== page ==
An all star as a rookie in 1953, Hunter spent six years in the majors, playing for four different franchises. He came up with the St. Louis Browns as a good glove/bad bat shortstop and his play that first year earned him a trip to the All-Star Game despite hitting just .219 on the season. He was the Browns last starting shortstop and the first starting shortstop for the team when they moved to Baltimore and became the Orioles in 1954. Hunter went to the New York Yankees the following year and was a reserve for the next three seasons before concluding his major league run with stops in Kansas City and Cleveland. Statistically, his first season remained his best despite his low average. His 37 RBI and 50 runs scored were both career highs. Following his playing career, Hunter served as third-base coach for the Orioles from 1963-1977. He became the manager of the Texas Rangers in 1977 and held the job though 1978. After being let go by Texas, Hunter took over as the head baseball coach and athletic director at Towson State University in Maryland. He stayed in that position until retiring in 1995.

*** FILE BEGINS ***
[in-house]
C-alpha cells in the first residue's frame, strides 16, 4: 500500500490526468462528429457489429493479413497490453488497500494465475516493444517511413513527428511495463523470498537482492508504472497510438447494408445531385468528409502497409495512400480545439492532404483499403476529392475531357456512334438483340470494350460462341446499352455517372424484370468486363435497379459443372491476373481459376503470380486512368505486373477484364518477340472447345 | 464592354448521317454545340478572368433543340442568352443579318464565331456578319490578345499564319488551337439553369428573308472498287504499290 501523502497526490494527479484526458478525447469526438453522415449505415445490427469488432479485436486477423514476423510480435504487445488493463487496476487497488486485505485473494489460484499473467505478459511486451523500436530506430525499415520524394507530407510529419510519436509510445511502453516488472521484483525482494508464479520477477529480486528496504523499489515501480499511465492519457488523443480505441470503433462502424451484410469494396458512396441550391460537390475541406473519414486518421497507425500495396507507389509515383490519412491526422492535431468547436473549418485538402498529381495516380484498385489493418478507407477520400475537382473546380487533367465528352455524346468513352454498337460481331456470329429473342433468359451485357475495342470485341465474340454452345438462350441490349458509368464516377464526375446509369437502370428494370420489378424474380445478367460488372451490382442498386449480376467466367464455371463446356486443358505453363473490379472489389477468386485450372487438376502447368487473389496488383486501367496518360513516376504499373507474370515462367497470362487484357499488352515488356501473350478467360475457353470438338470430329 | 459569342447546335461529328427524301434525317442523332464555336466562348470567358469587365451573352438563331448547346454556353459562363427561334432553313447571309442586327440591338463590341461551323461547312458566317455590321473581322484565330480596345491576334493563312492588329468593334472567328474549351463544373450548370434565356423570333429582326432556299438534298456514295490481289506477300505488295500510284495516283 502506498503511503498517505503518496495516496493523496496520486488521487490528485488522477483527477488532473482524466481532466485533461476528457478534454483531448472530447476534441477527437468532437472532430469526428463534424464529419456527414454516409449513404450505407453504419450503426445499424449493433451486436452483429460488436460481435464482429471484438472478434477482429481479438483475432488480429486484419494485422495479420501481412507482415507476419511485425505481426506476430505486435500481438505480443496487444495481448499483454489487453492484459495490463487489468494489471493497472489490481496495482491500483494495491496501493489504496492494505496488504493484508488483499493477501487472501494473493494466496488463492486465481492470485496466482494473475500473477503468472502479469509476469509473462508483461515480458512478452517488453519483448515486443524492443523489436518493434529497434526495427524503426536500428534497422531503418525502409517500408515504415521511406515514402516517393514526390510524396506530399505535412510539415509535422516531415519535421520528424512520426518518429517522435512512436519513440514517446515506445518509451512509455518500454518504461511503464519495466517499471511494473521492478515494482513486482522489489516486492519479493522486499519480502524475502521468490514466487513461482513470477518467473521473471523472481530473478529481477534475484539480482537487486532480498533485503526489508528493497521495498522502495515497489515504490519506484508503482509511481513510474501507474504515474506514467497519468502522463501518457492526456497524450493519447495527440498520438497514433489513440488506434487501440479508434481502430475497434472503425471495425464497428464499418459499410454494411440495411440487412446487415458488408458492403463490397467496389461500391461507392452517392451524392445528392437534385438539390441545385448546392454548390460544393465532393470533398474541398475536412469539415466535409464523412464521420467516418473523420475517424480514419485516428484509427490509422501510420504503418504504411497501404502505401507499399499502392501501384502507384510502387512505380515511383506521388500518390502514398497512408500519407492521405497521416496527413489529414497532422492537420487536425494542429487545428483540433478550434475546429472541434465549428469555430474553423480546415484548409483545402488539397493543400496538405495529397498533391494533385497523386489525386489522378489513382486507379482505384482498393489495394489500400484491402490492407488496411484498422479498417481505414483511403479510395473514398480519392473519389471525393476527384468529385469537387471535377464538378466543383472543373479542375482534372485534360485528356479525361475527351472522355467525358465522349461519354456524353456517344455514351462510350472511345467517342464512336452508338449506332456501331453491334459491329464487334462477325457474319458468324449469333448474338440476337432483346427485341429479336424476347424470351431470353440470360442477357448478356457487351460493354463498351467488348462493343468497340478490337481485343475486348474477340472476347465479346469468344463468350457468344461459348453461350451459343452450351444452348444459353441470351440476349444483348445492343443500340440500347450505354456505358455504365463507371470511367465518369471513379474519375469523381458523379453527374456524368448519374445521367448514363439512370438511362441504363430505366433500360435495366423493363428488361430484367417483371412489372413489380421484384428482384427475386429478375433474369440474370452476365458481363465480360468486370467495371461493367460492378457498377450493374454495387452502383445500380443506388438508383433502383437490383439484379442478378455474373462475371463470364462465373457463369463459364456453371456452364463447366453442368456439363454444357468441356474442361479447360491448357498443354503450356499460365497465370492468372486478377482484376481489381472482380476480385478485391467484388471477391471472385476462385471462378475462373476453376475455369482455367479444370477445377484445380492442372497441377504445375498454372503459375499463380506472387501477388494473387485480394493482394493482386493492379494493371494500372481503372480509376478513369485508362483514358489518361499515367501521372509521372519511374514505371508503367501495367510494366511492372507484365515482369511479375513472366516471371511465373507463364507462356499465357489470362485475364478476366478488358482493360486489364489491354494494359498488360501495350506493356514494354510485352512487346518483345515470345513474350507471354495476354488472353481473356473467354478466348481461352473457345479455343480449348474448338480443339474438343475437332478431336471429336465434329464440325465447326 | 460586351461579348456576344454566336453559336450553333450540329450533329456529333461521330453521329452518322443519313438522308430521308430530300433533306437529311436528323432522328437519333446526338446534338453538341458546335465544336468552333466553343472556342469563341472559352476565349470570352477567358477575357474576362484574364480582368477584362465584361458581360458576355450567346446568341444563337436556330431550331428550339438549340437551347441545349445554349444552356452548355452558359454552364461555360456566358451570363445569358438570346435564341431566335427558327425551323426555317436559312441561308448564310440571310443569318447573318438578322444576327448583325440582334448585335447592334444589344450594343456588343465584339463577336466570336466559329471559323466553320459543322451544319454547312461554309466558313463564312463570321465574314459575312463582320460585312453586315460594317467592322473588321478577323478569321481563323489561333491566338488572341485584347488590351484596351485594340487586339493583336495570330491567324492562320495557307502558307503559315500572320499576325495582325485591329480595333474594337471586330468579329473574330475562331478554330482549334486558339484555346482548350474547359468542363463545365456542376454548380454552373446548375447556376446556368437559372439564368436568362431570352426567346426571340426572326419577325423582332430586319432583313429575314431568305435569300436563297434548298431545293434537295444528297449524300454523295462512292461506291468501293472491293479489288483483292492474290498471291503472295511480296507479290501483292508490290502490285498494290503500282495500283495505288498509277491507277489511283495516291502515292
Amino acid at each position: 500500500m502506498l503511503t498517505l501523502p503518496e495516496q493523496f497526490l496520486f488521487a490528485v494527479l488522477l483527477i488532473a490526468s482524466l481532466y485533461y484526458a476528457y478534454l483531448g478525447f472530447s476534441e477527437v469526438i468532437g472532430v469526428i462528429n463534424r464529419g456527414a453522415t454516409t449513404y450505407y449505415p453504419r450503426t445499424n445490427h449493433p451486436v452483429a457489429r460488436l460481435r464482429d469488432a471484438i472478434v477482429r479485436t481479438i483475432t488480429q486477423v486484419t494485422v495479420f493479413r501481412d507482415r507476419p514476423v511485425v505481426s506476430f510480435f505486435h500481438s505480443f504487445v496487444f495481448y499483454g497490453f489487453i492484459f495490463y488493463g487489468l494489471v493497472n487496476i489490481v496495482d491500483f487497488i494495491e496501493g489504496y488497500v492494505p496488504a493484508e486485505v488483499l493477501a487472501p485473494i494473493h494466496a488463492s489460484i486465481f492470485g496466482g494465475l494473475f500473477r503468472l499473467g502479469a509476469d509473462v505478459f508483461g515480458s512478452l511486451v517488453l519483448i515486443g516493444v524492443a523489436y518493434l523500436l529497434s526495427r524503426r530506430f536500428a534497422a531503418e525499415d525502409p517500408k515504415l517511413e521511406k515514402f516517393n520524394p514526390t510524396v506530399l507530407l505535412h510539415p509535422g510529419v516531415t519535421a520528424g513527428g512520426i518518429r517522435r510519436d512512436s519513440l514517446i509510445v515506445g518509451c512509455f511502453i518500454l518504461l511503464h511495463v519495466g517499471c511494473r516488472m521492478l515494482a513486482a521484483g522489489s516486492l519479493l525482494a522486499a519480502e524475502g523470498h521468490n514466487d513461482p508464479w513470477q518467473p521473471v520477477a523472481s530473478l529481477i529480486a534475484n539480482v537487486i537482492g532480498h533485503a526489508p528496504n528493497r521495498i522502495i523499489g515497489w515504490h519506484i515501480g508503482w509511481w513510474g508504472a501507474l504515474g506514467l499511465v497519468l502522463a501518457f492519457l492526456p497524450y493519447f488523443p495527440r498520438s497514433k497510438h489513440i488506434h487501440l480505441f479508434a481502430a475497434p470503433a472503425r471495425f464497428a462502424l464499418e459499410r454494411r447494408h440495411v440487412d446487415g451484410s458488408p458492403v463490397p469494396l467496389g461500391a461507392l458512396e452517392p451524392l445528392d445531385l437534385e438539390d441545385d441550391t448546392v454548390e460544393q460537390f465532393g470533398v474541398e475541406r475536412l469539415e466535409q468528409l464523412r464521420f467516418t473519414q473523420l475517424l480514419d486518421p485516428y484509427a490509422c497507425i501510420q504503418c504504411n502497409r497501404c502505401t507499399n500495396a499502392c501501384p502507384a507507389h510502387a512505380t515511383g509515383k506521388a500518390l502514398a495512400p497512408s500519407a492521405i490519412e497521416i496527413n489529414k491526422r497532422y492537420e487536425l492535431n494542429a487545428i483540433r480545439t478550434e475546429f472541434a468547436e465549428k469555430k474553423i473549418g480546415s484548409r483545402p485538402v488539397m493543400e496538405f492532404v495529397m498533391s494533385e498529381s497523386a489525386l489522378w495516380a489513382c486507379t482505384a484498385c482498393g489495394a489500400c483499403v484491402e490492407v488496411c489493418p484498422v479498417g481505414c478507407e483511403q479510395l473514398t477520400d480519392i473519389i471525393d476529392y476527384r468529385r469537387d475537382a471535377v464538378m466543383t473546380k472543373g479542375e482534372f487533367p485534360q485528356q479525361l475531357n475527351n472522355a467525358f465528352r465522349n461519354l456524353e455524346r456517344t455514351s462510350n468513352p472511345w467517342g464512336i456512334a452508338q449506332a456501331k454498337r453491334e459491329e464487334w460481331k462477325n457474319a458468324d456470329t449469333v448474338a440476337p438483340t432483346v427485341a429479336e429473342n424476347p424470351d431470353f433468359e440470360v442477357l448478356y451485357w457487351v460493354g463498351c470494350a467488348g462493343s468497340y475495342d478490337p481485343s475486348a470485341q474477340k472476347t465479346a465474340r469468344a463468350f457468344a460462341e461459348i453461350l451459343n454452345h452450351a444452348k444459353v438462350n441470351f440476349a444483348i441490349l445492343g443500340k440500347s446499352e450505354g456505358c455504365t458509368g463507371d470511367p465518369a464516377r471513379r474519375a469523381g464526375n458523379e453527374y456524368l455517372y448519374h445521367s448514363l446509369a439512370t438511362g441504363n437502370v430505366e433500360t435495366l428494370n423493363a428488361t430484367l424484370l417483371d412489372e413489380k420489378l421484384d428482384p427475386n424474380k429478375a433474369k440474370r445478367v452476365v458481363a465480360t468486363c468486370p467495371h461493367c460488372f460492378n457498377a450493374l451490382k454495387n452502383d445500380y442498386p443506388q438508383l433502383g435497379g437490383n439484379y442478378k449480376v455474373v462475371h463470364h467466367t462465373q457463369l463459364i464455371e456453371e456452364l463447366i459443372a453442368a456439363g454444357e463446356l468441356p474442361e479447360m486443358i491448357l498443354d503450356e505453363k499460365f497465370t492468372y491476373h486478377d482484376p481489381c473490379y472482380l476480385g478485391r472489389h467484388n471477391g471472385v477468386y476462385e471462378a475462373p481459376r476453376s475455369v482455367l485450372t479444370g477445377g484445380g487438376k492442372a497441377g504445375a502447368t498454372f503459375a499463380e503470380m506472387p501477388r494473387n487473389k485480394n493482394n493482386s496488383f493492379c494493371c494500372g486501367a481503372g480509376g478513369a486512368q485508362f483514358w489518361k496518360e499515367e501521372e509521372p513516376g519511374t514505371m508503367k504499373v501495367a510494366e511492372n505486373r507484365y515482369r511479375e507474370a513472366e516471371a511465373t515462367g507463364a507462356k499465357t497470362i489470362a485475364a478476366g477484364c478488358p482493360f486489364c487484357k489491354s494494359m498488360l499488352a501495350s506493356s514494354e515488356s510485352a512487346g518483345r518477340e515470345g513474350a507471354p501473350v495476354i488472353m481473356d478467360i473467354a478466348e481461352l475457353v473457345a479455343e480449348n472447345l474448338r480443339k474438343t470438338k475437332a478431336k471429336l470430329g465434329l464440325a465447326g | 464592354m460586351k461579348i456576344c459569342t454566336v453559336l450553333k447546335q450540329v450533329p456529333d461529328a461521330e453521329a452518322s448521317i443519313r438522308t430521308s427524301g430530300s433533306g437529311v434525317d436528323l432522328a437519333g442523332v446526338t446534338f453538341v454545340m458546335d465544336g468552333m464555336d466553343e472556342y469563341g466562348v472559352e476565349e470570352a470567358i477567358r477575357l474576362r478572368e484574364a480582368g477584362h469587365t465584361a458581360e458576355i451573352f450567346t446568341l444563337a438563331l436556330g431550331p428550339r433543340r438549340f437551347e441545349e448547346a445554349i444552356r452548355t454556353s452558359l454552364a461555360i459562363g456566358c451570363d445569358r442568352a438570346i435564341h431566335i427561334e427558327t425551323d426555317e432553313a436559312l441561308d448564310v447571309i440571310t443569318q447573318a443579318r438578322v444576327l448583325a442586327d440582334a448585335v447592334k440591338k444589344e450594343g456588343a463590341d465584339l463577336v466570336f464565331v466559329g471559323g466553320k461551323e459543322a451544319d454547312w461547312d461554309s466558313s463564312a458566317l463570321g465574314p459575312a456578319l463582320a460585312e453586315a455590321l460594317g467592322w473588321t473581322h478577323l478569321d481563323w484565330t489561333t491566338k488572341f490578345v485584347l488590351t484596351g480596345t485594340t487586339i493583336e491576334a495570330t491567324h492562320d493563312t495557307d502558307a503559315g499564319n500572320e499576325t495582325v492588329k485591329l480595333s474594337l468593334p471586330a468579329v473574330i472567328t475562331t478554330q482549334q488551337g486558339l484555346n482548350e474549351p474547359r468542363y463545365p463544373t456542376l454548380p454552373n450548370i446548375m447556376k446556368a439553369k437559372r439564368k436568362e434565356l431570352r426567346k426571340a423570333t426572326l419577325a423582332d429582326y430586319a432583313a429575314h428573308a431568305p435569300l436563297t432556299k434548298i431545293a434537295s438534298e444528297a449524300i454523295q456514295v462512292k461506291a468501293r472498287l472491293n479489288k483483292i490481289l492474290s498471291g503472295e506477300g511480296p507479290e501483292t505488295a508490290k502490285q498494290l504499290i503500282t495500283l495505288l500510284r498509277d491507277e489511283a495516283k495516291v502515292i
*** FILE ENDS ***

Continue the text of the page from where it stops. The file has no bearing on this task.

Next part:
Hunter was the manager of the Texas Rangers when I was a kid living in Dallas. Every time I think of him I wonder if it is his fault that I am a Boston Red Sox fan? Perhaps, had the Rangers been better, then I would have spent the past 40 years frustratedly rooting for them? After all, they were my home town team! I suppose it is a question best left unanswered.
Billy Hunter career stats